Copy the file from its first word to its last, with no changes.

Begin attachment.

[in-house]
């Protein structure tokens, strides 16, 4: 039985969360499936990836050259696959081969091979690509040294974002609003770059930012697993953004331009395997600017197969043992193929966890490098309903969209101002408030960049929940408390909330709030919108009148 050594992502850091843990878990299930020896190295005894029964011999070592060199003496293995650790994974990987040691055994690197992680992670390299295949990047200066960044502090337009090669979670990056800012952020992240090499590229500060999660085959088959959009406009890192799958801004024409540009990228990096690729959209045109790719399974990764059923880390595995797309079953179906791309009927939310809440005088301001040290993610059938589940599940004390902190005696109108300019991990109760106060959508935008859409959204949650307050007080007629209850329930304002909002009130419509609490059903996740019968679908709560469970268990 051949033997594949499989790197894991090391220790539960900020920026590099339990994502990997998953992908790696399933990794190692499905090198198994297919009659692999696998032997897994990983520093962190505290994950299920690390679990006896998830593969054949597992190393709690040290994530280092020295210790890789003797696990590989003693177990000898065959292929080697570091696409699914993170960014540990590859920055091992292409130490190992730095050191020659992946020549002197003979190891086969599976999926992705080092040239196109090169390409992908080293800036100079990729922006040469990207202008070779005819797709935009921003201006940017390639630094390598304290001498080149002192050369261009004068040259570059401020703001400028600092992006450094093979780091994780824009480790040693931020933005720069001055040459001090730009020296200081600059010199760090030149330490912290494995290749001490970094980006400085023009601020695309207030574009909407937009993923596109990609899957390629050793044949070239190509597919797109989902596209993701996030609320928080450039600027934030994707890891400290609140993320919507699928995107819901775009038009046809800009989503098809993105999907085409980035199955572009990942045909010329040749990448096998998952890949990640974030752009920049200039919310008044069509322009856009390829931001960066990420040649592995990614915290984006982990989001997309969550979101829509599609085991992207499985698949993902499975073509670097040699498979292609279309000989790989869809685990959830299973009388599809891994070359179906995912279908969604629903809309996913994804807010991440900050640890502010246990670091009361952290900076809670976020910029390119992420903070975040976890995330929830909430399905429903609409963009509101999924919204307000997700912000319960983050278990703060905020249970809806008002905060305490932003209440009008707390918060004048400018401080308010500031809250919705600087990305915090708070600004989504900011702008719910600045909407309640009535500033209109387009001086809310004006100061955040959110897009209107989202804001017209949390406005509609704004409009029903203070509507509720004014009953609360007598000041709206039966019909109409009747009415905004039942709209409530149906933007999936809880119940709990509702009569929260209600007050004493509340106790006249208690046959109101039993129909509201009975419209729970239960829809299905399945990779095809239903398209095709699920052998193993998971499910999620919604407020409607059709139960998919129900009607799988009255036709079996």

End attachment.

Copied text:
[in-house]
């Protein structure tokens, strides 16, 4: 039985969360499936990836050259696959081969091979690509040294974002609003770059930012697993953004331009395997600017197969043992193929966890490098309903969209101002408030960049929940408390909330709030919108009148 050594992502850091843990878990299930020896190295005894029964011999070592060199003496293995650790994974990987040691055994690197992680992670390299295949990047200066960044502090337009090669979670990056800012952020992240090499590229500060999660085959088959959009406009890192799958801004024409540009990228990096690729959209045109790719399974990764059923880390595995797309079953179906791309009927939310809440005088301001040290993610059938589940599940004390902190005696109108300019991990109760106060959508935008859409959204949650307050007080007629209850329930304002909002009130419509609490059903996740019968679908709560469970268990 051949033997594949499989790197894991090391220790539960900020920026590099339990994502990997998953992908790696399933990794190692499905090198198994297919009659692999696998032997897994990983520093962190505290994950299920690390679990006896998830593969054949597992190393709690040290994530280092020295210790890789003797696990590989003693177990000898065959292929080697570091696409699914993170960014540990590859920055091992292409130490190992730095050191020659992946020549002197003979190891086969599976999926992705080092040239196109090169390409992908080293800036100079990729922006040469990207202008070779005819797709935009921003201006940017390639630094390598304290001498080149002192050369261009004068040259570059401020703001400028600092992006450094093979780091994780824009480790040693931020933005720069001055040459001090730009020296200081600059010199760090030149330490912290494995290749001490970094980006400085023009601020695309207030574009909407937009993923596109990609899957390629050793044949070239190509597919797109989902596209993701996030609320928080450039600027934030994707890891400290609140993320919507699928995107819901775009038009046809800009989503098809993105999907085409980035199955572009990942045909010329040749990448096998998952890949990640974030752009920049200039919310008044069509322009856009390829931001960066990420040649592995990614915290984006982990989001997309969550979101829509599609085991992207499985698949993902499975073509670097040699498979292609279309000989790989869809685990959830299973009388599809891994070359179906995912279908969604629903809309996913994804807010991440900050640890502010246990670091009361952290900076809670976020910029390119992420903070975040976890995330929830909430399905429903609409963009509101999924919204307000997700912000319960983050278990703060905020249970809806008002905060305490932003209440009008707390918060004048400018401080308010500031809250919705600087990305915090708070600004989504900011702008719910600045909407309640009535500033209109387009001086809310004006100061955040959110897009209107989202804001017209949390406005509609704004409009029903203070509507509720004014009953609360007598000041709206039966019909109409009747009415905004039942709209409530149906933007999936809880119940709990509702009569929260209600007050004493509340106790006249208690046959109101039993129909509201009975419209729970239960829809299905399945990779095809239903398209095709699920052998193993998971499910999620919604407020409607059709139960998919129900009607799988009255036709079996």